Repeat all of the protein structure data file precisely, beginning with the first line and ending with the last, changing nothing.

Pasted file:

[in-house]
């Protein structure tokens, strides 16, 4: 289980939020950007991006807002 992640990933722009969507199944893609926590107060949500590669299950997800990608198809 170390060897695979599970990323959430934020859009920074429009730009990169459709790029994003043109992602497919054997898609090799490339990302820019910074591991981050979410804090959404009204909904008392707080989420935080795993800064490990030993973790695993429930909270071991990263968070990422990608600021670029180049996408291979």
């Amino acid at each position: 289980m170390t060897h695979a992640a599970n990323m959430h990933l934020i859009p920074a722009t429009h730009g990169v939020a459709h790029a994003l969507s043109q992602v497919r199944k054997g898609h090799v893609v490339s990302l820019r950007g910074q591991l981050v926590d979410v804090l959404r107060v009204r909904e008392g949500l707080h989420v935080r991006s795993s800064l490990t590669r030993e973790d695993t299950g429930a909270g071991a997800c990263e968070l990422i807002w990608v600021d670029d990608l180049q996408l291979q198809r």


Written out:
[in-house]
């Protein structure tokens, strides 16, 4: 289980939020950007991006807002 992640990933722009969507199944893609926590107060949500590669299950997800990608198809 170390060897695979599970990323959430934020859009920074429009730009990169459709790029994003043109992602497919054997898609090799490339990302820019910074591991981050979410804090959404009204909904008392707080989420935080795993800064490990030993973790695993429930909270071991990263968070990422990608600021670029180049996408291979």
């Amino acid at each position: 289980m170390t060897h695979a992640a599970n990323m959430h990933l934020i859009p920074a722009t429009h730009g990169v939020a459709h790029a994003l969507s043109q992602v497919r199944k054997g898609h090799v893609v490339s990302l820019r950007g910074q591991l981050v926590d979410v804090l959404r107060v009204r909904e008392g949500l707080h989420v935080r991006s795993s800064l490990t590669r030993e973790d695993t299950g429930a909270g071991a997800c990263e968070l990422i807002w990608v600021d670029d990608l180049q996408l291979q198809r």